Work–life Balance - Stress and Work-life Balance

Stress and Work-life Balance

The number of stress-related disability claims by American employees has doubled according to the Employee Assistance Professionals Association in Arlington, Virginia. Seventy-five to ninety percent of physician visits are related to stress and, according to the American Institute of Stress, the cost to industry has been estimated at $200 billion-$300 billion a year.

Steven L. Sauter, chief of the Applied Psychology and Ergonomics Branch of the National Institute for Occupational Safety and Health in Cincinnati, Ohio, states that recent studies show that "the workplace has become the single greatest source of stress". Michael Feuerstein, professor of clinical psychology at the Uniformed Services University of the Health Sciences at Bethesda Naval Hospital states, "We're seeing a greater increase in work-related neuroskeletal disorders from a combination of stress and ergonomic stressors".

It is clear that problems caused by stress have become a major concern to both employers and employees. Symptoms of stress are manifested both physiologically and psychologically. Persistent stress can result in cardiovascular disease, sexual health problems, a weaker immune system and frequent headaches, stiff muscles, or backache. It can also result in poor coping skills, irritability, jumpiness, insecurity, exhaustion, and difficulty concentrating. Stress may also perpetuate or lead to binge eating, smoking, and alcohol consumption.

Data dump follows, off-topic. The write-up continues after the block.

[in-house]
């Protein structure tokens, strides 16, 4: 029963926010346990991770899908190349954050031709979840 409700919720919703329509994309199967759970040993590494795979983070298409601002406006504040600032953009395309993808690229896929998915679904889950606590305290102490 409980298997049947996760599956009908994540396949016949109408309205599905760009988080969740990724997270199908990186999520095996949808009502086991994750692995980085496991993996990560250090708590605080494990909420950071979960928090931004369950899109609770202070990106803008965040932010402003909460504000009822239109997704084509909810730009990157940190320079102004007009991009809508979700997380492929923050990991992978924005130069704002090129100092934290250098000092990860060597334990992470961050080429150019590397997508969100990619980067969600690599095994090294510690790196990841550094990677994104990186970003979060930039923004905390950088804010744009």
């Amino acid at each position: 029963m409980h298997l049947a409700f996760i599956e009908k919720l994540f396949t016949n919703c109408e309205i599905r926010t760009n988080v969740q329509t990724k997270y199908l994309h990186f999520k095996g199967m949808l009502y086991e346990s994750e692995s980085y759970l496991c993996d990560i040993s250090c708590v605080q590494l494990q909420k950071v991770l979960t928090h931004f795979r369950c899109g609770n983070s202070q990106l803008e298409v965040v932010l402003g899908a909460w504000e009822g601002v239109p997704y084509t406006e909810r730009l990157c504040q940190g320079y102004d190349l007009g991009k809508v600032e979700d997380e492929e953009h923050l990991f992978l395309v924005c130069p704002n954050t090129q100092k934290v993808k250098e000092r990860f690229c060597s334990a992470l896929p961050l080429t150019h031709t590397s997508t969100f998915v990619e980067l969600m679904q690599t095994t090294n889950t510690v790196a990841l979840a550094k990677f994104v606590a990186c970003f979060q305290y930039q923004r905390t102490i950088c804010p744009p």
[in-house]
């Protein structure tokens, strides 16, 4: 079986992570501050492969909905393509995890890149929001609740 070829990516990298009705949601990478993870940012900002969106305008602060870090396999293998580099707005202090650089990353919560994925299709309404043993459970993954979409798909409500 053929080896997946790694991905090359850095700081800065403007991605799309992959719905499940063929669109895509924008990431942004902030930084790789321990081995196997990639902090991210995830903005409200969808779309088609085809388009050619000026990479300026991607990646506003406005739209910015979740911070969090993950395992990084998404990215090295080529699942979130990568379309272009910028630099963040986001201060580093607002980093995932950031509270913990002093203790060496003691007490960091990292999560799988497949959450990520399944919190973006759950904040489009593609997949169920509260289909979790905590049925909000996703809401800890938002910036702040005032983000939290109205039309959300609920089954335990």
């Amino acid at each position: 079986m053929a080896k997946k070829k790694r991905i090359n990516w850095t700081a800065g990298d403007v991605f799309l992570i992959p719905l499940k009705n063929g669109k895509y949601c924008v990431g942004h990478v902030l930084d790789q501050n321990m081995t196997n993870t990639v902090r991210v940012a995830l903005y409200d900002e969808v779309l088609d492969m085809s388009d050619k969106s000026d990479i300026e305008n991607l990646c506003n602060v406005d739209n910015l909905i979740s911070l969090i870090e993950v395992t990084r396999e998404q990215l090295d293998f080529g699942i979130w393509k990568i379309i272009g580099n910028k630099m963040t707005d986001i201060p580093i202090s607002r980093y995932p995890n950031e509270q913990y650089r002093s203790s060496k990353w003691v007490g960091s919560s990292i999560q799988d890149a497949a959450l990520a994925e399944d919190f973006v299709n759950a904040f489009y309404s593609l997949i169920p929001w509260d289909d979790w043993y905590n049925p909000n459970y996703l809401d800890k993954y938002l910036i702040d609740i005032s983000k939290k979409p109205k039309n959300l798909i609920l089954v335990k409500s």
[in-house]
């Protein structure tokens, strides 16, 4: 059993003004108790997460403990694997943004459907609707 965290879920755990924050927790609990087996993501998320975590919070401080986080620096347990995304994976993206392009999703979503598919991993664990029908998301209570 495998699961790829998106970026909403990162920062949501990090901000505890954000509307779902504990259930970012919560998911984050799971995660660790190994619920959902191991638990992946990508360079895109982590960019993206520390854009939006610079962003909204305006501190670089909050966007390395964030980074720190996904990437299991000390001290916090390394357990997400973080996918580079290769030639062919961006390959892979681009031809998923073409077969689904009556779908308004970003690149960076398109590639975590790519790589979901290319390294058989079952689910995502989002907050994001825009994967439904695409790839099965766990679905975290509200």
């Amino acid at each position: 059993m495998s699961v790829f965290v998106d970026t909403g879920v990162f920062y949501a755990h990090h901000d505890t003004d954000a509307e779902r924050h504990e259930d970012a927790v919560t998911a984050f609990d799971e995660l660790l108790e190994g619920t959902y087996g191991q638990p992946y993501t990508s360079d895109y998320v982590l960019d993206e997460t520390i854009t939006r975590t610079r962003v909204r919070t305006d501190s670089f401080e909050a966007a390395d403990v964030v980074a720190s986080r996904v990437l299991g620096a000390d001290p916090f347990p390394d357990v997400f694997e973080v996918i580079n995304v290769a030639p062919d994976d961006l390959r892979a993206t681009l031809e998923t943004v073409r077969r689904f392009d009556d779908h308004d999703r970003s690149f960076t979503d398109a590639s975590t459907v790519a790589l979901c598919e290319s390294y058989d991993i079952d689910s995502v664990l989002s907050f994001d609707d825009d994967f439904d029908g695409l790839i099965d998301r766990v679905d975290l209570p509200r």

According to James Campbell Quick, a professor of organizational behavior at the University of Texas-Arlington, "The average tenure of presidents at land-grant universities in the past ten years has dropped from approximately seven to three-and-a-half years".

The feeling that simply working hard is not enough anymore is acknowledged by many other American workers. "To get ahead, a seventy-hour work week is the new standard. What little time is left is often divvied up among relationships, kids, and sleep." This increase in work hours over the past two decades means that less time will be spent with family, friends, and community as well as pursuing activities that one enjoys and taking the time to grow personally and spiritually.

Texas Quick, an expert witness at trials of companies who were accused of overworking their employees, states that "when people get worked beyond their capacity, companies pay the price." Although some employers believe that workers should reduce their own stress by simplifying their lives and making a better effort to care for their health, most experts feel that the chief responsibility for reducing stress should be management.

According to Esther M. Orioli, president of Essi Systems, a stress management consulting firm, "Traditional stress-management programs placed the responsibility of reducing stress on the individual rather than on the organization-where it belongs. No matter how healthy individual employees are when they start out, if they work in a dysfunctional system, they’ll burn out."

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